jousting & the Puente de Orbigo

DSC00425

seeing the strategic importance of the ford over the river at Órbigo, the Romans established a town here, though it remained quite small for quite some time. over the centuries, towns grew up on both sides of the river, resulting in several names for the town based on the primary function of each — Hospital for its work with peregrinos, Encomienda for the Knights Templar, and Puente for the bridge.

the bridge is by far the most remarkable site in the town. its one of the longest and best preserved medieval bridges in Spain, dating from the 13th century though several of the arches have been destroyed and rebuilt over the centuries (including two by the Spanish in an effort to halt Napoleon’s march sweep across Spain). the view from the bridge offers great views of the jousting lists, which appear to remain standing year-round though we saw a poster advertising jousts set to take place about two weeks after we walked through.

apparently, Órbigo is known for a particular joust, known as the Paso Honroso, that took place in the Jacobean Holy Year of 1434. a Leonese knight, Suero de Quiñones — scorned by his lady and wearing an iron collar as a symbol of being bound to her — sought and received permission from Juan II of Castilla to hold a special tournament wherein all knights passing the venue could be pressed into participating. those refusing to participate had to leave a token of their cowardice and wade across the river. the king proved highly obliging for the event, providing accommodations, having his herald pronounce the terms of Quiñones challenge throughout the kingdom, and “inviting” all the knights at court to participate. (as my cultural book describes it, everyone at court was bored of the “messy intricacies of court politics and gruesome dynastic wars and yearning for a simpler world they read about in … books of chivalry.”)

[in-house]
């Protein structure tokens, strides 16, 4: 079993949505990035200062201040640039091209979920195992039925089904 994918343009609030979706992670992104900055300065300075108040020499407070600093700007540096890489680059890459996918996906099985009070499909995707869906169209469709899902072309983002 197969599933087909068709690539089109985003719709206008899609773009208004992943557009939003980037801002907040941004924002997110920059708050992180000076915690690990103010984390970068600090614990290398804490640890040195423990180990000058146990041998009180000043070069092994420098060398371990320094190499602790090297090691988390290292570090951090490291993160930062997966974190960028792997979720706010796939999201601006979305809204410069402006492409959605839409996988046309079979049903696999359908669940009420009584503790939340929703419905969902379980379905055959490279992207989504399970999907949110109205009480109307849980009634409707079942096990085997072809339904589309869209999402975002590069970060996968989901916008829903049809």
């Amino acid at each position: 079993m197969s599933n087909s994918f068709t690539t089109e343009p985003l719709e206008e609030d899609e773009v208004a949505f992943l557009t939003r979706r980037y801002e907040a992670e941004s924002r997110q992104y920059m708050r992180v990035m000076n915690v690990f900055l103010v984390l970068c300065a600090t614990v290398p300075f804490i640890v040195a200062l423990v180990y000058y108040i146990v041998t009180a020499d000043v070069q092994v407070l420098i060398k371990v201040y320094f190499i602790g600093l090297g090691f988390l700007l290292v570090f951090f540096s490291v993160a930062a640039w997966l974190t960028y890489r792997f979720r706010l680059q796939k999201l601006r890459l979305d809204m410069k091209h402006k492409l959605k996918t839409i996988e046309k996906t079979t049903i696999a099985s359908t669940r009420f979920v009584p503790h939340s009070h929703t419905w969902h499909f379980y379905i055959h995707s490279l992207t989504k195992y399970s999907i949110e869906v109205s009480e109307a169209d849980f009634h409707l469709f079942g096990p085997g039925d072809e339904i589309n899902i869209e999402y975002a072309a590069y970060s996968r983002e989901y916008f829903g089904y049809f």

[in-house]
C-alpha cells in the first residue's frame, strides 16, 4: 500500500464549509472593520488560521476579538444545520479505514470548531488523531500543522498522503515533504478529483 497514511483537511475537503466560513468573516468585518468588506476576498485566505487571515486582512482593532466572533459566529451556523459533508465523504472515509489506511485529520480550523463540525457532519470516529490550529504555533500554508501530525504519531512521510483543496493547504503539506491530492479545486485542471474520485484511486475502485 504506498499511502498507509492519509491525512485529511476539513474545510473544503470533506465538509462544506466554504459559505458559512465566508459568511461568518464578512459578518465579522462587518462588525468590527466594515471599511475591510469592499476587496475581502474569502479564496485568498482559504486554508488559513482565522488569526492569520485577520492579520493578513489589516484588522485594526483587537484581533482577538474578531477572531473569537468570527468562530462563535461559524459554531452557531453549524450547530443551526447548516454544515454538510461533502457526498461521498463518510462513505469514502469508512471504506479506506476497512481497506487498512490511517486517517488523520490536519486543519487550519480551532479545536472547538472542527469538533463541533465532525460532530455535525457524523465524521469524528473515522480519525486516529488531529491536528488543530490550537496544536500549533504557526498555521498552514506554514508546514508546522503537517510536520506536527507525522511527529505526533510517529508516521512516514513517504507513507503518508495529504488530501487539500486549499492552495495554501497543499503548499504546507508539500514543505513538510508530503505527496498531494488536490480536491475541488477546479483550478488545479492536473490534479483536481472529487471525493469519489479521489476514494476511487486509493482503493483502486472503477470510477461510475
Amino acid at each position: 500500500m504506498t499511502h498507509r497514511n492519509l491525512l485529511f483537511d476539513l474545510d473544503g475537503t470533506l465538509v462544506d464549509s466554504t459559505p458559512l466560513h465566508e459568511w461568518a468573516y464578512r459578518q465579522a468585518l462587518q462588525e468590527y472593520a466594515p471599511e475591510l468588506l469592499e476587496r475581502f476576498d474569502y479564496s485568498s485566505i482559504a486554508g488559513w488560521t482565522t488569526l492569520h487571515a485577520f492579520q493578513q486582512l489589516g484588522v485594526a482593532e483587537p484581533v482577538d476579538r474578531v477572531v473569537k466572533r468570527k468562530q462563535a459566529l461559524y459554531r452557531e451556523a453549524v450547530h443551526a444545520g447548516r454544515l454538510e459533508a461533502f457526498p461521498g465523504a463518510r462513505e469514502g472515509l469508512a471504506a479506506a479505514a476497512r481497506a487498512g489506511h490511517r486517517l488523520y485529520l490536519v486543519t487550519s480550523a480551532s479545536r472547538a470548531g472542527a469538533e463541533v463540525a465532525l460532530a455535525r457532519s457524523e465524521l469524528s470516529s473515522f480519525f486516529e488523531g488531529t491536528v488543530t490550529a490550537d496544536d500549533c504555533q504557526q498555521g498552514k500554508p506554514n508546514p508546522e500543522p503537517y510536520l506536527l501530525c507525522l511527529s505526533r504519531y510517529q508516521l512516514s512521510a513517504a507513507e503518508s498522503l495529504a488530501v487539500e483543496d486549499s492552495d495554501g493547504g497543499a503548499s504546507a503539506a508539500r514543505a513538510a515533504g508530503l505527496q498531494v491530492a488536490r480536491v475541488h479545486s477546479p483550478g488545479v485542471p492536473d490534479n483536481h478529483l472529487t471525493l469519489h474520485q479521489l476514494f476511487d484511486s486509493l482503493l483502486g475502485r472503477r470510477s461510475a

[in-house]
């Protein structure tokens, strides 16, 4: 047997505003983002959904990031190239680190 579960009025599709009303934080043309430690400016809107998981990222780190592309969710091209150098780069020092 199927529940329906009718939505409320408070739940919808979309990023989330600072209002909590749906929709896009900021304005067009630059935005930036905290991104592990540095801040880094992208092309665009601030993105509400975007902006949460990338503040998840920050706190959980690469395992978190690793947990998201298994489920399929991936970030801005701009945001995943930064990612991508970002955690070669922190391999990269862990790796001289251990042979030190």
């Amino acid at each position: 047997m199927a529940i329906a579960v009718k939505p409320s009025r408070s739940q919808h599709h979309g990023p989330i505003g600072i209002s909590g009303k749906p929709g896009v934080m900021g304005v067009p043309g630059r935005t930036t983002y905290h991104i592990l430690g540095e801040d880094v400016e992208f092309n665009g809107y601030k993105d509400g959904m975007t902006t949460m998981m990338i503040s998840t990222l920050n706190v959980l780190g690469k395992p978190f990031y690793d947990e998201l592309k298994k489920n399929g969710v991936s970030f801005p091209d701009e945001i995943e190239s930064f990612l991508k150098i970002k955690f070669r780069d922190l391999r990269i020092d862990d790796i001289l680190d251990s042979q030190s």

Quiñones chose to stage his tournament beginning in July 11, two weeks before St. James’ Day when the number of peregrinos, eager to receive the extra perks of completing the Camino during a Holy Year, was highest. during the several weeks the tournament lasted, Quiñones broke some “300 lances,” including some belonging to a Catalán knight named Gutierre de Quijada. in acknowledgement of Quiñones reputation, Quijada dressed in double-thick armor; Quiñones mocked this decision by dressing in light armor and a woman’s blouse which seemed like a good idea until Quijada knocked him to the ground. Quiñones continued to mock his opponent, dancing up and proclaiming the blow Quijada landed was nothing. shamed and embarrassed, Quijada and his men rode off, continuing on their way to Santiago. two weeks later on August 9, Quiñones wrapped the tournament up by removing his iron collar and proclaiming himself free of his lady and announcing his intention to compete the Camino as a sign of his new-found freedom.

twenty-four years after the tournament of 1434 and Quiñones’ Camino to Santiago de Compostela, he encountered Gutierre de Quijada while out riding. not one to let the previous, reputation-sullying encounter go, Quijada and Quiñones dropped their visors and rode at one another and after a few passes Quiñones fell once again but this time didn’t manage to spring up and dance around to mock the blow.

Author: Erica

born in the midwest with wandering feet.